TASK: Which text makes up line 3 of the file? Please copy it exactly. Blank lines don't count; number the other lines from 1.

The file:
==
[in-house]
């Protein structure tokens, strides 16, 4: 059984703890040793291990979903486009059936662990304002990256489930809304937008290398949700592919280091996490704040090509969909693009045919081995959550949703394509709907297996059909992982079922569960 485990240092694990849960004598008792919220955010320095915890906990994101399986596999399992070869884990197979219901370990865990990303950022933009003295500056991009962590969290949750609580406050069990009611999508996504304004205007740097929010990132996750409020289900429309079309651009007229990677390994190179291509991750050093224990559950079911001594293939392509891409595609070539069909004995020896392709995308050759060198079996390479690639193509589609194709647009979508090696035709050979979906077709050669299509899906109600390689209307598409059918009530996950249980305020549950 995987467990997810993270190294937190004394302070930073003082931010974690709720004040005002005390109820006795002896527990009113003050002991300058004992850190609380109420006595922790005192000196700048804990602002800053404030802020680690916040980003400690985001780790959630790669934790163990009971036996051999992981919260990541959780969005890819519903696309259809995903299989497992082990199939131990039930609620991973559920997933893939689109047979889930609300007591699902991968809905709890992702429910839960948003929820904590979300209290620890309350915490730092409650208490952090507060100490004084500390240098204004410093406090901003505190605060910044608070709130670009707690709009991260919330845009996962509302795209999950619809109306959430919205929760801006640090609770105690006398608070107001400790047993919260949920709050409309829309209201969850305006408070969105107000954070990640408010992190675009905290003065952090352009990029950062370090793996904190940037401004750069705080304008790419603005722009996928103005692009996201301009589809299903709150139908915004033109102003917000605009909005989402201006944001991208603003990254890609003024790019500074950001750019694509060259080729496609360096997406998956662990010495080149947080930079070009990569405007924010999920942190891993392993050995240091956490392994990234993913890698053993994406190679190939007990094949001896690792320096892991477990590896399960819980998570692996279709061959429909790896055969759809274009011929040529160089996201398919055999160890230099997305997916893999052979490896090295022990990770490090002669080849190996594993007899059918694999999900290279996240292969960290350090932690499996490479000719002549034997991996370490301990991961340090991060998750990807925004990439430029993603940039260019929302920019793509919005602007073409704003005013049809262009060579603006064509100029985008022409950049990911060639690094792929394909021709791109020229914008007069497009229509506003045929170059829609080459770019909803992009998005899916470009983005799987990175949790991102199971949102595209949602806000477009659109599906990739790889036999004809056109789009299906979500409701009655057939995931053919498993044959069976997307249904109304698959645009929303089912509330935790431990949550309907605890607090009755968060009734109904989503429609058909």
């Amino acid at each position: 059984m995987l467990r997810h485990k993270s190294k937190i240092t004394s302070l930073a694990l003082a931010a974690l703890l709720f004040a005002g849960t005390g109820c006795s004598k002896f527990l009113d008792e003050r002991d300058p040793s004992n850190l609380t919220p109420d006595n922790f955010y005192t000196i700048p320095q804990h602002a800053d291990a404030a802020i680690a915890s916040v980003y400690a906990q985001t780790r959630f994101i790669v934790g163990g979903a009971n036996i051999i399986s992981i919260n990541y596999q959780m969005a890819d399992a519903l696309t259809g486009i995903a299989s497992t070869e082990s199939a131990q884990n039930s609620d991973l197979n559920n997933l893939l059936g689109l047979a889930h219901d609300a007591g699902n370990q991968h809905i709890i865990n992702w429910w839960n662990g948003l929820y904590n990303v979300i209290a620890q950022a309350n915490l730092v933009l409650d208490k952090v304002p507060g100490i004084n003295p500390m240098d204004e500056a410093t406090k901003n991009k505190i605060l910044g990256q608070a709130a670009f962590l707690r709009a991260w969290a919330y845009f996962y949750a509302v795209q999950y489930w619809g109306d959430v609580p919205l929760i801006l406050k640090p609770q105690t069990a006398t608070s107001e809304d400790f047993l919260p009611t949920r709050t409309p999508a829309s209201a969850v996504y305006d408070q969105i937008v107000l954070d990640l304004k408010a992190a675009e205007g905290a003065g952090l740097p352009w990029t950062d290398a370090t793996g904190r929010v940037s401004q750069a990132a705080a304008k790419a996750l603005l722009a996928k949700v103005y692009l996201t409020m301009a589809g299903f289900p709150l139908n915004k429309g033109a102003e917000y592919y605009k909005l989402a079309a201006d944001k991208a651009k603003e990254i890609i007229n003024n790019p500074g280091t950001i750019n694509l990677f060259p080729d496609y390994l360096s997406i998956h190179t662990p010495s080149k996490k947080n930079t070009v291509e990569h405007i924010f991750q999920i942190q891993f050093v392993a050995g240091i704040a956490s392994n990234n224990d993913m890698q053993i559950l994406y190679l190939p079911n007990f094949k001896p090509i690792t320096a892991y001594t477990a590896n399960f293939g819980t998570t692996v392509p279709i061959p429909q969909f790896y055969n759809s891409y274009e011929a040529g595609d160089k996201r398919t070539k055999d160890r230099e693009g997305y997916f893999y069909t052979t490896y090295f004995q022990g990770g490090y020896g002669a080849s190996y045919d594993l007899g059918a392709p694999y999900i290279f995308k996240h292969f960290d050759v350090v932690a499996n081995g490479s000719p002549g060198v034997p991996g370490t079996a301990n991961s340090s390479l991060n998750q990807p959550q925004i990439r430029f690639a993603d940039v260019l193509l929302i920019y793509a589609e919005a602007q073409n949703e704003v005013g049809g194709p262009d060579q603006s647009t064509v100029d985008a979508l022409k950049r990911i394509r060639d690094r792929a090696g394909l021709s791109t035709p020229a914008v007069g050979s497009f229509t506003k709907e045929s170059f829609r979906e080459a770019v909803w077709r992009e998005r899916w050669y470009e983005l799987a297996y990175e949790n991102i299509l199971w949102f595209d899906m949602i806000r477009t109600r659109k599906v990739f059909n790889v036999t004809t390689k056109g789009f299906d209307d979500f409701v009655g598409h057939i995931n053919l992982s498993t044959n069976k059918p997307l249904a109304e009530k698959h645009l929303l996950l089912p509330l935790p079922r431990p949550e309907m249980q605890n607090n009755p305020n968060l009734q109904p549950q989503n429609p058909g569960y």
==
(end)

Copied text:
């Amino acid at each position: 059984m995987l467990r997810h485990k993270s190294k937190i240092t004394s302070l930073a694990l003082a931010a974690l703890l709720f004040a005002g849960t005390g109820c006795s004598k002896f527990l009113d008792e003050r002991d300058p040793s004992n850190l609380t919220p109420d006595n922790f955010y005192t000196i700048p320095q804990h602002a800053d291990a404030a802020i680690a915890s916040v980003y400690a906990q985001t780790r959630f994101i790669v934790g163990g979903a009971n036996i051999i399986s992981i919260n990541y596999q959780m969005a890819d399992a519903l696309t259809g486009i995903a299989s497992t070869e082990s199939a131990q884990n039930s609620d991973l197979n559920n997933l893939l059936g689109l047979a889930h219901d609300a007591g699902n370990q991968h809905i709890i865990n992702w429910w839960n662990g948003l929820y904590n990303v979300i209290a620890q950022a309350n915490l730092v933009l409650d208490k952090v304002p507060g100490i004084n003295p500390m240098d204004e500056a410093t406090k901003n991009k505190i605060l910044g990256q608070a709130a670009f962590l707690r709009a991260w969290a919330y845009f996962y949750a509302v795209q999950y489930w619809g109306d959430v609580p919205l929760i801006l406050k640090p609770q105690t069990a006398t608070s107001e809304d400790f047993l919260p009611t949920r709050t409309p999508a829309s209201a969850v996504y305006d408070q969105i937008v107000l954070d990640l304004k408010a992190a675009e205007g905290a003065g952090l740097p352009w990029t950062d290398a370090t793996g904190r929010v940037s401004q750069a990132a705080a304008k790419a996750l603005l722009a996928k949700v103005y692009l996201t409020m301009a589809g299903f289900p709150l139908n915004k429309g033109a102003e917000y592919y605009k909005l989402a079309a201006d944001k991208a651009k603003e990254i890609i007229n003024n790019p500074g280091t950001i750019n694509l990677f060259p080729d496609y390994l360096s997406i998956h190179t662990p010495s080149k996490k947080n930079t070009v291509e990569h405007i924010f991750q999920i942190q891993f050093v392993a050995g240091i704040a956490s392994n990234n224990d993913m890698q053993i559950l994406y190679l190939p079911n007990f094949k001896p090509i690792t320096a892991y001594t477990a590896n399960f293939g819980t998570t692996v392509p279709i061959p429909q969909f790896y055969n759809s891409y274009e011929a040529g595609d160089k996201r398919t070539k055999d160890r230099e693009g997305y997916f893999y069909t052979t490896y090295f004995q022990g990770g490090y020896g002669a080849s190996y045919d594993l007899g059918a392709p694999y999900i290279f995308k996240h292969f960290d050759v350090v932690a499996n081995g490479s000719p002549g060198v034997p991996g370490t079996a301990n991961s340090s390479l991060n998750q990807p959550q925004i990439r430029f690639a993603d940039v260019l193509l929302i920019y793509a589609e919005a602007q073409n949703e704003v005013g049809g194709p262009d060579q603006s647009t064509v100029d985008a979508l022409k950049r990911i394509r060639d690094r792929a090696g394909l021709s791109t035709p020229a914008v007069g050979s497009f229509t506003k709907e045929s170059f829609r979906e080459a770019v909803w077709r992009e998005r899916w050669y470009e983005l799987a297996y990175e949790n991102i299509l199971w949102f595209d899906m949602i806000r477009t109600r659109k599906v990739f059909n790889v036999t004809t390689k056109g789009f299906d209307d979500f409701v009655g598409h057939i995931n053919l992982s498993t044959n069976k059918p997307l249904a109304e009530k698959h645009l929303l996950l089912p509330l935790p079922r431990p949550e309907m249980q605890n607090n009755p305020n968060l009734q109904p549950q989503n429609p058909g569960y």